Photo: J. Scott Applewhite (AP)

Rev. Patrick J. Conroy, the chaplain of the House of Representatives, announced on Thursday that, despite House Speaker Paul Ryan’s petty effort to oust him from his post, he plans to stay put for the time being, thank you very much.

“I have never been disciplined, nor reprimanded, nor have I ever heard a complaint about my ministry during my time as House chaplain,” Conroy wrote in a two-page letter sent to Ryan and first obtained by the Washington Post.

In his letter, Conroy explained that he no longer thought Ryan had the authority to force him out of his position. As a result, he said, he was taking his resignation back, and planned to stay on in the role through the end of the legislative year at least.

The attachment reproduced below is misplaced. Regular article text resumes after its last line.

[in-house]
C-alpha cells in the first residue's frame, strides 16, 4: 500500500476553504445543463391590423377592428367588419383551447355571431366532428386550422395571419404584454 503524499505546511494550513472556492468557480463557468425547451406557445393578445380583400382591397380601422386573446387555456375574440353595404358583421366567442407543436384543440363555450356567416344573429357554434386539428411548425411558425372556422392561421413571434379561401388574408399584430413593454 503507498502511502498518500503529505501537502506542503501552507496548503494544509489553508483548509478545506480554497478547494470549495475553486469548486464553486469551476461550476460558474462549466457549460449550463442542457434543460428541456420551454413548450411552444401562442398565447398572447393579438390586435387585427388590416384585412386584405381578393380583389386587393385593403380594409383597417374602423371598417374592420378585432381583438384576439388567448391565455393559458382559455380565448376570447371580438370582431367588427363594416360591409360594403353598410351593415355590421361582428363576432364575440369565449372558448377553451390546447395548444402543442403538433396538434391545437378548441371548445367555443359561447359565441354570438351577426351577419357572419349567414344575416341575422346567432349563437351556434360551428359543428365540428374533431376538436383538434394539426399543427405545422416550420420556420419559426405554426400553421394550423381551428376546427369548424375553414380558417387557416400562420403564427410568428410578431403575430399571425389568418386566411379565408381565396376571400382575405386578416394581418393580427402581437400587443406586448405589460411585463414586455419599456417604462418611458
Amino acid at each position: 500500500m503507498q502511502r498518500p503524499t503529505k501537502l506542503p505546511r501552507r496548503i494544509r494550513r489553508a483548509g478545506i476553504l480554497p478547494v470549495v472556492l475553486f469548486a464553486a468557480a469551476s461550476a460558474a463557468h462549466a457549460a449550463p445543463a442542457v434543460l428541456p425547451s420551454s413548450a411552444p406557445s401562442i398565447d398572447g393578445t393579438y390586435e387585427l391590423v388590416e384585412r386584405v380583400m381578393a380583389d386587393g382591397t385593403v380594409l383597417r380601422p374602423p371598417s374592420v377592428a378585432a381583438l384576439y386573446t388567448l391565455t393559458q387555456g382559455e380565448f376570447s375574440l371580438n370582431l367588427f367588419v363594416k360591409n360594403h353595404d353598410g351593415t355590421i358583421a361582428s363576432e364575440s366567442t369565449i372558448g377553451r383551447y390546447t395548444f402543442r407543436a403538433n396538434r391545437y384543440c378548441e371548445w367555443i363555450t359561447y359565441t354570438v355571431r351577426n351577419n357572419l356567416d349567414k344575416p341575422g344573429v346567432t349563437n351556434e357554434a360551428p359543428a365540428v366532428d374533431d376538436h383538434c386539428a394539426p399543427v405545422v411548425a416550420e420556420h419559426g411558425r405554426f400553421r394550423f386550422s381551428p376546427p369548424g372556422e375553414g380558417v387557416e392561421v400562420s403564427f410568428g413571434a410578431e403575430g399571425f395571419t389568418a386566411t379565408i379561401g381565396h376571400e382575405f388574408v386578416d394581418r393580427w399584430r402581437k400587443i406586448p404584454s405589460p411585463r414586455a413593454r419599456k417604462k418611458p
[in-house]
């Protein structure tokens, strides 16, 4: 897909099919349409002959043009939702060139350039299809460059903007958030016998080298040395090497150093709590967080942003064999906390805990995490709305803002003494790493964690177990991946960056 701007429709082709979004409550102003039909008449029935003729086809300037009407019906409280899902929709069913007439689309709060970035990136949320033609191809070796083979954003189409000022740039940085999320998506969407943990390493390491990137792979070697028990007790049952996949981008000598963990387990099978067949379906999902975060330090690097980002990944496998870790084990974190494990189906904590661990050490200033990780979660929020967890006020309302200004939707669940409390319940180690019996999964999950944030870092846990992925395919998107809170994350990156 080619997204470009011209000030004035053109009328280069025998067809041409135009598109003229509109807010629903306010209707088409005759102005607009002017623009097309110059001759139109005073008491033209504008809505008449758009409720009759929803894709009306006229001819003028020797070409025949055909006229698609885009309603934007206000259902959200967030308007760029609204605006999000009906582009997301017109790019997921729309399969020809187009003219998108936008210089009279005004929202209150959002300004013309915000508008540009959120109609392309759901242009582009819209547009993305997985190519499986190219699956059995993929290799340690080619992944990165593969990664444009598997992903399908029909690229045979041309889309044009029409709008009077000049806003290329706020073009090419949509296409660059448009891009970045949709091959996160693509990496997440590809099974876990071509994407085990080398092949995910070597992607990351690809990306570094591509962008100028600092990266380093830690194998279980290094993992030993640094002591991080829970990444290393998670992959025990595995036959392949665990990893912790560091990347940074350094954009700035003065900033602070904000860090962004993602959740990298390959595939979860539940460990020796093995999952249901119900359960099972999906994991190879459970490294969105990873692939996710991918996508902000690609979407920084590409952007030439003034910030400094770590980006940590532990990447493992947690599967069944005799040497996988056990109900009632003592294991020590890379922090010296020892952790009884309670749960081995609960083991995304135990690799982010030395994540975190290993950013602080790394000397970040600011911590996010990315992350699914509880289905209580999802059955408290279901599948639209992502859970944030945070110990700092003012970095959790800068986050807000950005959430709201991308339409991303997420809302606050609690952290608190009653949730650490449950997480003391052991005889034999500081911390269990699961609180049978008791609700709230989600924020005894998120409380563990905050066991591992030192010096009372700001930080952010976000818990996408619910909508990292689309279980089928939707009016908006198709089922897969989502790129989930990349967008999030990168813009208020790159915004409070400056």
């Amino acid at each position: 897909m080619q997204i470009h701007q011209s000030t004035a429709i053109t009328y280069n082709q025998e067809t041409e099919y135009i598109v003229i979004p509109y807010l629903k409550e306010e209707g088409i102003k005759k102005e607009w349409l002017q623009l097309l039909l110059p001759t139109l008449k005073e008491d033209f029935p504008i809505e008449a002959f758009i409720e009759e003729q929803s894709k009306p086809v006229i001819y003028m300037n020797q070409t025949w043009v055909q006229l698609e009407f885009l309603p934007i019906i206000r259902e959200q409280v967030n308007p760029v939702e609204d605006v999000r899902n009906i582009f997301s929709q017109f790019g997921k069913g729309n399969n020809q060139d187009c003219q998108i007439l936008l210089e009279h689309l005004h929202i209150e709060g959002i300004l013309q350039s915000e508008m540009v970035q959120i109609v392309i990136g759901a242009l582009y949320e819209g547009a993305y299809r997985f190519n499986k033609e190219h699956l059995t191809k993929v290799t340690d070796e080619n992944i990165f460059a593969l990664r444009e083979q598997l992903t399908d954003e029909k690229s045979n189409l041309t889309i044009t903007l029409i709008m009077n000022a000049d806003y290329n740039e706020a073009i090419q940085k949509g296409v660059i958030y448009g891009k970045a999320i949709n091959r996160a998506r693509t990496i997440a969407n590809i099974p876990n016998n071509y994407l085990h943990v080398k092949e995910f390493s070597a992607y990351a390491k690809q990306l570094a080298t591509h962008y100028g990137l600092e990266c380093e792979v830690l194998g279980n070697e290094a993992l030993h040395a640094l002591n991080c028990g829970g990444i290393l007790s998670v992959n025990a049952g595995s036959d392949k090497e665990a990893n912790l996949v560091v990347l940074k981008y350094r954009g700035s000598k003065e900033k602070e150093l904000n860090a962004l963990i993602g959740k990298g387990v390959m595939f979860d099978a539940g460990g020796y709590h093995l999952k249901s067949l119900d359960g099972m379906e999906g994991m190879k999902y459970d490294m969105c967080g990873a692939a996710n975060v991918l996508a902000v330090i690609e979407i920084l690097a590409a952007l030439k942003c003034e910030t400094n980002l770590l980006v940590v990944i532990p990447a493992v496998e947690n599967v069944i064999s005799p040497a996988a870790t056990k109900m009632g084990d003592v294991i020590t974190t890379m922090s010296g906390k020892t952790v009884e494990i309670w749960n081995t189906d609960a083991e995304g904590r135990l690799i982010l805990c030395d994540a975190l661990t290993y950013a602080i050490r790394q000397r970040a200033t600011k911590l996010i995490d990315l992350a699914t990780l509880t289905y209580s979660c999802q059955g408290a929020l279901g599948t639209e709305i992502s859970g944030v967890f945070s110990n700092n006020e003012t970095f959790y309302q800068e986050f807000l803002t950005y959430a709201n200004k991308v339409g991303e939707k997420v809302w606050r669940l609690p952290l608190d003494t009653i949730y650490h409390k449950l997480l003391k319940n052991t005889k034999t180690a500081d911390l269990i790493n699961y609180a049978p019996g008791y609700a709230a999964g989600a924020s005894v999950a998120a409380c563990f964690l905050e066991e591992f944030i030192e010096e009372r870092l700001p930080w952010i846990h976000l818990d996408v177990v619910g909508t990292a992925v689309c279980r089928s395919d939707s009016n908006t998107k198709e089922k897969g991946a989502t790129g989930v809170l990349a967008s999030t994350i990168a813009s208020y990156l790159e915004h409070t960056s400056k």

“You may wish to outright ‘fire’ me, if you have the authority to do so, but should you wish to terminate my services, it will be without my offer of resignation, as you requested,” he wrote.

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Ryan initially claimed he’d asked Conroy to step down because “a number of our members felt like the pastoral services were not being adequately served or offered.” However, it is widely believed that he had demanded Conroy’s ouster as a result of a prayer regarding the GOP’s tax bill in which he’d called for legislation with no “winners or losers” and prayed for “benefits balanced and shared by all Americans.”

Conroy’s 180 comes after a bipartisan effort in the House to convince Ryan to allow him to remain. In a letter obtained by CNN, a group of both Republicans and Democrats said:

We are seeking additional information regarding your decision to request the resignation of Reverend Patrick J. Conroy, the 60th Chaplain of the House of Representatives. The sensitive nature of this situation requires a description of the process followed to arrive at the decision and a justification for that decision.

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I have reached out to Speaker Ryan’s office for comment on Rev. Conroy’s about-face and will update this story with their reply.